0
$\begingroup$

So the picture I have in my head of an incompressible fluid is one which if I fill a canister to the brim with the fluid, and if I try to press down on the top of the canister, the container will bulge and break.

The math definition I am comfortable with is that the fluid flow $\vec{u}$ is a divergence free vector field, i.e. $$ \nabla\cdot \vec{u}=0 $$

I am trying to connect the two. My idea is given any volume canister (I guess technically there should be a time dimension to my canister but it shouldn't matter i think) $\Omega$, we have by the divergence theorem $$ 0=\int\int\int_\Omega\nabla\cdot \vec{u}\mathrm dv=\int\int_{\partial \Omega}\vec{u}\cdot\vec{n}ds $$ But I still don't see how having net flux of zero through any canister correspond to the physical picture?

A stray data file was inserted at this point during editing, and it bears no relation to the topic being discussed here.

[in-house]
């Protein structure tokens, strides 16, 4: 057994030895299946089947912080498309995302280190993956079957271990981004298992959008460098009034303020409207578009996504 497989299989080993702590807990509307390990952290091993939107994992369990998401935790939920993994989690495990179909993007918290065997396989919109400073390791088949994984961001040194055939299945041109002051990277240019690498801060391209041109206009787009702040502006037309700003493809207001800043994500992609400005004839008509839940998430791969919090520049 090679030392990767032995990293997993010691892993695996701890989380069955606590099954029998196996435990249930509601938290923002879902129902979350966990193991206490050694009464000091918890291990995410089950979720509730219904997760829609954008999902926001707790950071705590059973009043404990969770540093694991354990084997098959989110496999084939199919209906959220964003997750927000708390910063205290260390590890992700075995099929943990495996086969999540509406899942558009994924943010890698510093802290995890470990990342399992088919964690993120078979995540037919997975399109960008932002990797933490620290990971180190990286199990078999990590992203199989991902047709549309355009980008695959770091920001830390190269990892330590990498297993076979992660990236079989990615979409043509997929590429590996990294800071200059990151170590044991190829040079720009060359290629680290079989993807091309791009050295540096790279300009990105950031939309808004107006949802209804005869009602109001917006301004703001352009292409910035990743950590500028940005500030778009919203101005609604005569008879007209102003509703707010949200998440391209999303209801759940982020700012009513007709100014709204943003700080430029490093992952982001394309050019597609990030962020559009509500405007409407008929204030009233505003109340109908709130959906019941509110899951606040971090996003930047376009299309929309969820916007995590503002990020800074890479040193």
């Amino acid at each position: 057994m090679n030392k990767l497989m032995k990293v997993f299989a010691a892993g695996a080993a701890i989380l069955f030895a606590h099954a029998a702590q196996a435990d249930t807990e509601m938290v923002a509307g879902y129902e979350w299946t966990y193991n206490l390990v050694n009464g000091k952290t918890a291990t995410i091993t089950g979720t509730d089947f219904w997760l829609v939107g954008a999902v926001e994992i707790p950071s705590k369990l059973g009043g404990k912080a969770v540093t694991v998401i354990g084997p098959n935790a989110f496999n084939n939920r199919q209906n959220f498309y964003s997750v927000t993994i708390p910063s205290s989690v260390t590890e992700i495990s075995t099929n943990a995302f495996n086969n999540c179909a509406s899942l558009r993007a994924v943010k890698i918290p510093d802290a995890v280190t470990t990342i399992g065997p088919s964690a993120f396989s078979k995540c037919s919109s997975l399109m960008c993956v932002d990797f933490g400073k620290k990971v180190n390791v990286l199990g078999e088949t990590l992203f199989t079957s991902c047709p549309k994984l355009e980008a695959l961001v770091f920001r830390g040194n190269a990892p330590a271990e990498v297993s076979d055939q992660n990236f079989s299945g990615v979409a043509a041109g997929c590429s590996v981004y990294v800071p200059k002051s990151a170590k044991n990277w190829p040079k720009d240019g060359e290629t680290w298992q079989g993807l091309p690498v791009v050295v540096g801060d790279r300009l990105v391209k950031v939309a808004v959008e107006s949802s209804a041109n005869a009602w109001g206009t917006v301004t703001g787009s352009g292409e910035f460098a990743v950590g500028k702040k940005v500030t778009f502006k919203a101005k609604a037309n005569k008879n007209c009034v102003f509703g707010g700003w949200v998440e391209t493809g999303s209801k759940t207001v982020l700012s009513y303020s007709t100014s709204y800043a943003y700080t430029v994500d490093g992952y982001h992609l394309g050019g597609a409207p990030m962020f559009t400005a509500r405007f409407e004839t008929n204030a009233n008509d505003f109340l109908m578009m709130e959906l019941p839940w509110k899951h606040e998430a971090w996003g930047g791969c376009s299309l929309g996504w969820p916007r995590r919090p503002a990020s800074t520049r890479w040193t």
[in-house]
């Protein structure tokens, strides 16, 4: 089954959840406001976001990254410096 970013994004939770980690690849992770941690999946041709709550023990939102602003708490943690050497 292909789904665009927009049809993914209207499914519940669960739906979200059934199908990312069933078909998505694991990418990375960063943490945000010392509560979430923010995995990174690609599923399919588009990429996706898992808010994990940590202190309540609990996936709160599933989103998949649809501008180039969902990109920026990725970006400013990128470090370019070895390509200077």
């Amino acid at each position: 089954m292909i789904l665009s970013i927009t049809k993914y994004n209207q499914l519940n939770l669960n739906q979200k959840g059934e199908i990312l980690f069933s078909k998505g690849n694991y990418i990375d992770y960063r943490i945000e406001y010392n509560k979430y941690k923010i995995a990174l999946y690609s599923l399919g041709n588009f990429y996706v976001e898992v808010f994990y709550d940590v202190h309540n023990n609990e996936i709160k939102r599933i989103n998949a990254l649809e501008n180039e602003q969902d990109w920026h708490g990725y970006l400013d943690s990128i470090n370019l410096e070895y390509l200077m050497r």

$\endgroup$

1 Answer 1

2
$\begingroup$

Let us assume that your canister $\Omega$ is a cube for simplicity with its open top side parallel to the $x,y$-plane. Let us assume that by pressing onto its top surface, you induce a downwards flow in $z$-direction on the surface. Using the divergence theorem that you have written down, we can write: $$ \int_{\partial \Omega} \vec{u} \cdot d\vec{s} = 0$$ We now know that from the top part of the cube, we have a negative contribution as there is an inward flow in the opposite direction of the surface normal. To balance this negative term, there needs to be a flow in the direction of the surface normal (to obtain a positive dot product) on one or all of the other surfaces. That is the flow that in your intuition makes your canister bulge or break. This picture does of course also apply to cylindrical canisters or basically any other shape.

$\endgroup$
0

Your Answer

By clicking “Post Your Answer”, you agree to our terms of service and acknowledge you have read our privacy policy.

Not the answer you're looking for? Browse other questions tagged or ask your own question.